How Virgin Trains is using tech to become a customer-obsessed company
It’s been over 200 years since the first passenger train ran in the UK. And today, with 16,000 kilometers of track, signaling and switching infrastructure is truly being pushed to the limits.
Passenger journeys over the past 20 years have more than doubled to 1.7 billion a year, with an added billion annual journeys expected by the year 2030.
Despite this rising demand, the railway has arguably been reluctant to innovate, and often dubbed as a slow-moving bureaucratic industry.
As a result, there are frequent strikes, signal failures, and overcrowding, which inconvenience passengers and make them unhappy.
While these issues have become commonplace for many Brits, it’s quite a shock for those in other parts of the world such as China and Japan. Just last year, a rail company in Tsukuba, Japan issued an apology for a train which departed only 20 seconds early.
But recently, it seems that the UK is driving full steam ahead into innovation, with many train lines harnessing technology to address rising pressures.
One such example of a company embracing technology to streamline customer experience, improve customer journeys and ticketing, and enhance the overall management of its infrastructure is Virgin Trains.
The business has introduced a range of new digital services from mobile apps to automated customer services. Virgin Trains CIO John Sullivan explained these recent innovations to TechHQ.
Selling tickets through Amazon Alexa
Passengers of Virgin Trains can now book tickets using just their voice, with the company becoming the first travel operator to collaborate with voice-activated technology.
The service is expected to make it easier for commuters to find and book tickets even when they’re using their hands for other tasks — like cooking or typing.
“On any rail website, it takes an average of seven minutes to book a ticket. This is too slow, especially for today’s generation of impatient and busy customers,” explained Sullivan.
“With the Alexa skill, we have got it down to just two minutes. Not only this, customers can multi-task while booking tickets. So even those two minutes aren’t wasted.”
On-track to go paperless
Sullivan recognizes that paper tickets are easy to lose, and believes its a common pain point for customers. With Virgin’s app, travelers don’t have to worry about lost tickets — it’s all available to them, at their fingertips, with a few clicks on their smartphone.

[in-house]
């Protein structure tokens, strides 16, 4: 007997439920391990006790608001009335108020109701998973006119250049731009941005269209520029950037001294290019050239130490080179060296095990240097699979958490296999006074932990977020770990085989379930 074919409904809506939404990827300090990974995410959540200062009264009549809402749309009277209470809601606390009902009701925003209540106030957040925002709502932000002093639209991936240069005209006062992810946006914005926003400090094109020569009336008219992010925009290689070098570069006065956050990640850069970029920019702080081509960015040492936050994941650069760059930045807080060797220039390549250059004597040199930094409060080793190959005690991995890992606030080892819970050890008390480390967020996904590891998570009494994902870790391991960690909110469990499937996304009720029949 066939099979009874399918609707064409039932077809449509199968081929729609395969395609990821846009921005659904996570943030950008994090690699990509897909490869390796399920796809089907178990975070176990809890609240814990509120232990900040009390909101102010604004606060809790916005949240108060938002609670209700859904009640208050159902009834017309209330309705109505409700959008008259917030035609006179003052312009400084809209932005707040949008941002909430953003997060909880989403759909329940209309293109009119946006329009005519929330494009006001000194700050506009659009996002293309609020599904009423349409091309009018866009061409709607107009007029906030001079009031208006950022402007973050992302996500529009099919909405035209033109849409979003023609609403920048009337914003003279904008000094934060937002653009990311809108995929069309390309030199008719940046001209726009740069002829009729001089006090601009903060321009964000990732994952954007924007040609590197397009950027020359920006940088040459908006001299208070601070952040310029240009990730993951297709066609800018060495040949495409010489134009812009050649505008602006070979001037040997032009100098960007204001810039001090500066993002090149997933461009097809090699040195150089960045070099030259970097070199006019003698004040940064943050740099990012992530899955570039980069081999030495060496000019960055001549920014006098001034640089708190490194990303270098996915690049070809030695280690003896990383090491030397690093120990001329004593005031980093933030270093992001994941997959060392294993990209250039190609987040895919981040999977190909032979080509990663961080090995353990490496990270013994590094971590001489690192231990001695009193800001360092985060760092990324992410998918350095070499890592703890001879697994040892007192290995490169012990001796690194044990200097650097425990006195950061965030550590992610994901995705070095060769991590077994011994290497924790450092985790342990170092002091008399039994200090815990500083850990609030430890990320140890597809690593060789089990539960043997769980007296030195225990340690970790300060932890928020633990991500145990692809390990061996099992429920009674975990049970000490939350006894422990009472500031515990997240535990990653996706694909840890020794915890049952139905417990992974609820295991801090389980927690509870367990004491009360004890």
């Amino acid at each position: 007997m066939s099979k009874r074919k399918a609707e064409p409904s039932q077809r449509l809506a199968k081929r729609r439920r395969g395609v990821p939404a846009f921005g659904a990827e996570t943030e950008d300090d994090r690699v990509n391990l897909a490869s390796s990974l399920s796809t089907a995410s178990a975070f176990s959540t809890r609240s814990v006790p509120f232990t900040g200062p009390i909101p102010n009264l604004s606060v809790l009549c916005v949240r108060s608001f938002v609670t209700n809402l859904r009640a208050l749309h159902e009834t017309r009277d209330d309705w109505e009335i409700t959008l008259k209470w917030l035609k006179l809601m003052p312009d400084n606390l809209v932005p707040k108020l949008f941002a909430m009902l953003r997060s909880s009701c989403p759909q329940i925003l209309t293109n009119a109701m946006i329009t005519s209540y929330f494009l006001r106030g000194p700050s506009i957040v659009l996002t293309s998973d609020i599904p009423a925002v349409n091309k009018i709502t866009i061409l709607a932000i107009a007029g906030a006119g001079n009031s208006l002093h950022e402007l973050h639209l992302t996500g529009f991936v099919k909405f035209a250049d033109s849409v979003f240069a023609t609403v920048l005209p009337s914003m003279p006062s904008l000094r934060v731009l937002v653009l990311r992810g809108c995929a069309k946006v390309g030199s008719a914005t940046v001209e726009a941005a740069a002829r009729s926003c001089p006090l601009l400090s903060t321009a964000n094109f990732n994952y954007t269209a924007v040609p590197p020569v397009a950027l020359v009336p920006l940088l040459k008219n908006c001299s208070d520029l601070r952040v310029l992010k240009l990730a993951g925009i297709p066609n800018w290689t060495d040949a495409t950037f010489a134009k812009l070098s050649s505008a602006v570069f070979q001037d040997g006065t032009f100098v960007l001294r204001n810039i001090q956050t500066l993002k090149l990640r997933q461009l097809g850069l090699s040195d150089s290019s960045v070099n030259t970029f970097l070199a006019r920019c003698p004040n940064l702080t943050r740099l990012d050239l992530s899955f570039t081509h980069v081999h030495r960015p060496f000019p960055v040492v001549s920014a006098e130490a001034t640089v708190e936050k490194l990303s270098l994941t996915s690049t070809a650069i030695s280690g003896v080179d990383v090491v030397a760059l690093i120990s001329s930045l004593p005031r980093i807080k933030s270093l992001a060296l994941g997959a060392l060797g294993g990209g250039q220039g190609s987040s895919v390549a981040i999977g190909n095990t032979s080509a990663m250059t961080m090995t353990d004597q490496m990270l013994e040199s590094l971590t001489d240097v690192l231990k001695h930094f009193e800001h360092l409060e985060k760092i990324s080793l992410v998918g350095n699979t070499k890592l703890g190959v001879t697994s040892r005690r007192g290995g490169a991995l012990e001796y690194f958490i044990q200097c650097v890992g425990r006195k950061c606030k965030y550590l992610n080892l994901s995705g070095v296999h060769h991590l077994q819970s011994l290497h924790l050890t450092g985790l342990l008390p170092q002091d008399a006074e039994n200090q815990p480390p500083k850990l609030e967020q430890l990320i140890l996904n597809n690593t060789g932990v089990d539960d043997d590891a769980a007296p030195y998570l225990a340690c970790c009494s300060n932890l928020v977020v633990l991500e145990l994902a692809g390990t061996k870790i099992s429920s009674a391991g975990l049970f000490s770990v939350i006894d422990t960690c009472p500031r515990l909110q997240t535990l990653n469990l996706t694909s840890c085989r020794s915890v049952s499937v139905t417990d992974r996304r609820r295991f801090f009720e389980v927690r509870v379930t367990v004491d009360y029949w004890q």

“About two years ago, less than one percent of our tickets were digital, but today it’s about 30 to 35 percent. And I am very confident that by the end of the year we will reach 50 percent, with Alexa helping us greatly” explained Sullivan.
Customers can simply show their mobile phone at the gate, the gates open and the train manager scans it. For customers, this is much more convenient and saves a whole lot of time queuing.
Using AI to issue speedy refunds
Another big project Sullivan has been working on at Virgin Trains is using artificial intelligence (AI) to automate ticket refunds for delayed trains.
The company has a policy where if a customer’s train is late, they issue compensation. For example, if the train is an hour late, customers receive a full refund of their ticket.
“Rather than fill out forms and send it in and all that faff, we’re going to pay you your money by maybe that night, or if not the day after. And this is completely automatic. We see this having a big impact on customer satisfaction levels,” explained Sullivan.
Communicating disruptions promptly
Virgin Trains is working on streamlining the communication that customers receive — especially in terms of announcing disruptions.
For instance, in March “the beast from the East” caused service to the UK railway lines to be interrupted, forcing the company to cancel many of its train services for the day. According to Sullivan, the company’s IT team played a critical role in communicating these disruptions and appeasing disgruntled customers.
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Sullivan explained to TechHQ how the company is using Rich Communication Services (RCS) to share information with passengers of the London Underground services.
“This means that our customers have time to think of an alternative journey if the planned line isn’t working,” explained Sullivan.
“It’s about sending the right message at the right time. I absolutely believe RCS is the way forward given the quality of this technology,” he added.
The importance of employee engagement and customer education
According to Sullivan, employee engagement and customer engagement are key to digital transformation. Sullivan and his team spend a lot of time on the trains and in the stations discovering customers problems and figuring out the best way to address them using technology.
Since the ground staff spends a lot of time with customers, Sullivan’s team seeks their opinion to understand which problems need to be fixed using technology.
“For customers, there is a lot of help and advice on our website, as well as having our staff always available to help out in any way. If our customers don’t know how to use a product or service, there is no point in having great technology to support it,” explained Sullivan.